Some insects can sense a pherogradient at more than a kilometer distance. Walking slowly on a busy sidewalk today, I could see people walking in the opposite direction tilting their heads, twitching noses, apparently trying to get a new angle on their sniff. Really. It seems to be an unconscious, involuntary gesture. Which would indicate that with a 5-10 mph wind at my back, people can still sniff a 'mone at least 15 feet away, based on my impressions/estimates, and then "adjust angle" of their nose as they "close" on the source. (Or perhaps they are triggering a "sniff confirmation" of visual cues they pick up at a distance.)
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By Sunny on December 19th, 2006, 10:16 AM
Default Re: Sense of smell 'underestimated'

Originally Posted by MarkL View Post
indirect visible cues from self-effect of the pheros. (Depending on the individual and the phero, a slight sheen of sweat on the face, nasal dilation, respiration, pupil response, etc. etc. etc.)
Absolutely! A few days ago I walked by a restaurant and got an apparently strong reaction (interest) from most of the people sitting inside, behind different windows. I can't believe that any of my pheromone molecules actually travelled inside the restaurant into their noses. It visible cues and possibly, even though some scientists are still struggeling with this, some kind of energetic communication.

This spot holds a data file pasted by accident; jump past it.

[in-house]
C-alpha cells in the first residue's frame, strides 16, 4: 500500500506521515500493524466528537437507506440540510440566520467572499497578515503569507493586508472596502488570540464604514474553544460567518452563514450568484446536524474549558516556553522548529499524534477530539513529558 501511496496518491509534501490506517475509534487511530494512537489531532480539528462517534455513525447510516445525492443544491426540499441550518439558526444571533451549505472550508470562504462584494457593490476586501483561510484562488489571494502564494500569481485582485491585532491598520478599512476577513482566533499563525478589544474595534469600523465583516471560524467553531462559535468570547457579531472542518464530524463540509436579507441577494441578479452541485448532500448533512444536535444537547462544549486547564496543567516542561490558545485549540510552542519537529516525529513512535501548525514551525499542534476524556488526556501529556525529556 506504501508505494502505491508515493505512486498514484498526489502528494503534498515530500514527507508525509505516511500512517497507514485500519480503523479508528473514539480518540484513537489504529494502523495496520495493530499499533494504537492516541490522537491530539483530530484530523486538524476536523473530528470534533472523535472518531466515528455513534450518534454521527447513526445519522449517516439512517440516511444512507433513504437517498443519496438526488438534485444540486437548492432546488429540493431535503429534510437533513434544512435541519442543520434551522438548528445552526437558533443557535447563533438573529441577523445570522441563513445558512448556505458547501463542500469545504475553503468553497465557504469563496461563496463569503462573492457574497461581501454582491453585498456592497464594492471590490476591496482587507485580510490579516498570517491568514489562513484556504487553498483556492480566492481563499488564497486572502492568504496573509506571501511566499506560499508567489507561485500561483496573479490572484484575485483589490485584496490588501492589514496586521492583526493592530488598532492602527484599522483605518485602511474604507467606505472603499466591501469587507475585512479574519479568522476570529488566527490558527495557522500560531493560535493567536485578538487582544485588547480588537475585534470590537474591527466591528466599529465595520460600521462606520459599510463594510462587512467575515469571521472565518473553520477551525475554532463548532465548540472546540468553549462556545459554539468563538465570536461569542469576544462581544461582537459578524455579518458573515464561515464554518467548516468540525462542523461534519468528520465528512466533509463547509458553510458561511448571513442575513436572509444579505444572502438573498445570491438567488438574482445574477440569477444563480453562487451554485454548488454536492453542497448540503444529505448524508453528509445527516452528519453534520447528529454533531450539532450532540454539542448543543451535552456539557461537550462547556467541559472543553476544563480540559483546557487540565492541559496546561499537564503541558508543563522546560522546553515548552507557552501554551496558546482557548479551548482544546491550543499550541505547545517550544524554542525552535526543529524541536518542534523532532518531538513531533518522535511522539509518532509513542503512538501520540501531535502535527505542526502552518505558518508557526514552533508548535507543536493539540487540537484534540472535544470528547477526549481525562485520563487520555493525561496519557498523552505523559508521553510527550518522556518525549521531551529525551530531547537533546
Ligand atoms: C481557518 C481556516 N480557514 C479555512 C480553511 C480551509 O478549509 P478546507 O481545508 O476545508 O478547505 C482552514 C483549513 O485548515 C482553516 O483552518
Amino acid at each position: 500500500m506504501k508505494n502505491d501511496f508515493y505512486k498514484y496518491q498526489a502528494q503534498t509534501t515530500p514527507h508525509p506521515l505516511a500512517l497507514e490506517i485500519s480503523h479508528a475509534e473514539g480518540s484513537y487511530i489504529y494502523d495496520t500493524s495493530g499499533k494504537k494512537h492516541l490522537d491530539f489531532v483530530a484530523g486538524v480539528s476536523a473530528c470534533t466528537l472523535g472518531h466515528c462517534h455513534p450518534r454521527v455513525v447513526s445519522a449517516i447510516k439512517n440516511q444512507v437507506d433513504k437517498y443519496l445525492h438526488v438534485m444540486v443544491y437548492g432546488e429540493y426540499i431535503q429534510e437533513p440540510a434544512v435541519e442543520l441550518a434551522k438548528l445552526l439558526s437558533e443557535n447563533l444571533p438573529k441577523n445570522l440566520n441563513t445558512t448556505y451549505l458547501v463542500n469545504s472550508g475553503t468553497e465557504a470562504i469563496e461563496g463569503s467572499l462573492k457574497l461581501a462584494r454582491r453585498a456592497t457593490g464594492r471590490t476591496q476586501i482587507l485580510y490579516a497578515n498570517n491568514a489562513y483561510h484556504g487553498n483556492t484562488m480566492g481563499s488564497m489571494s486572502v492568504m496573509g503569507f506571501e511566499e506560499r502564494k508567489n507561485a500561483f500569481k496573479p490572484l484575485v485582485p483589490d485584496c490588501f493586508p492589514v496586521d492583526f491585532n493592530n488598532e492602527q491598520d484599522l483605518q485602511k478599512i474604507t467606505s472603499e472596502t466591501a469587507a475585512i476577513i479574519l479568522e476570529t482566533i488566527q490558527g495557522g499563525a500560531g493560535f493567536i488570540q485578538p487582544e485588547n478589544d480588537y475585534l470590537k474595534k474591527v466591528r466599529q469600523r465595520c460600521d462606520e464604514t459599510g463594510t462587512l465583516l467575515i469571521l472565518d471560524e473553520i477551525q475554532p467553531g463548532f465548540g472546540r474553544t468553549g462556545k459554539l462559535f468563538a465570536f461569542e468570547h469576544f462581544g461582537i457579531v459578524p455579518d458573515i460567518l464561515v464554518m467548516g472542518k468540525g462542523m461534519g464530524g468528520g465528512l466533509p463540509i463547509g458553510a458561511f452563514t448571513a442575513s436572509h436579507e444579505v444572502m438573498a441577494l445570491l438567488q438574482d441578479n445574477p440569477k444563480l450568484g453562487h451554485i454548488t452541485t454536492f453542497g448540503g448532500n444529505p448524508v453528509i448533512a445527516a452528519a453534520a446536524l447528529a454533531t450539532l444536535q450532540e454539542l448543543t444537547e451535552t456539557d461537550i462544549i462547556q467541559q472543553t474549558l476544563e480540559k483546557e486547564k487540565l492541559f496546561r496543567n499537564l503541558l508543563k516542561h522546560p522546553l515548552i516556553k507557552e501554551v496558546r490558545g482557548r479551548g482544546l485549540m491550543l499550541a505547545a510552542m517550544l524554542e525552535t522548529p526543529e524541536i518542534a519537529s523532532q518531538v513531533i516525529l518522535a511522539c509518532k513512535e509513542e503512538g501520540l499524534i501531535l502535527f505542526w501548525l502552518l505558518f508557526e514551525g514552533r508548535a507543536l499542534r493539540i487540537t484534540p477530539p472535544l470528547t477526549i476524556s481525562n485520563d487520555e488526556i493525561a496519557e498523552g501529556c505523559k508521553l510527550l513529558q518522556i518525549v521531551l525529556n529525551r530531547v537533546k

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By PheroQuirk on December 29th, 2006, 08:24 PM
Default Re: Sense of smell 'underestimated'

Nature Neuroscience 5, 124 - 133 (2002)
Published online: 22 January 2002; | doi:10.1038/nn800 The olfactory receptor gene superfamily of the mouse

Xinmin Zhang & Stuart Firestein Department of Biological Sciences, Columbia University, New York, New York, USA
Correspondence should be addressed to Stuart Firestein [email protected]Olfactory receptor (OR) genes are the largest gene superfamily in vertebrates. We have identified the mouse OR genes from the nearly complete Celera mouse genome by a comprehensive data mining strategy. We found 1,296 mouse OR genes (including 20% pseudogenes), which can be classified into 228 families. OR genes are distributed in 27 clusters on all mouse chromosomes except 12 and Y. One OR gene cluster matches a known locus mediating a specific anosmia, indicating the anosmia may be due directly to the loss of receptors. A large number of apparently functional 'fish-like' Class I OR genes in the mouse genome may have important roles in mammalian olfaction. Human ORs cover a similar 'receptor space' as the mouse ORs, suggesting that the human olfactory system has retained the ability to recognize a broad spectrum of chemicals even though humans have lost nearly two-thirds of the OR genes as compared to mice.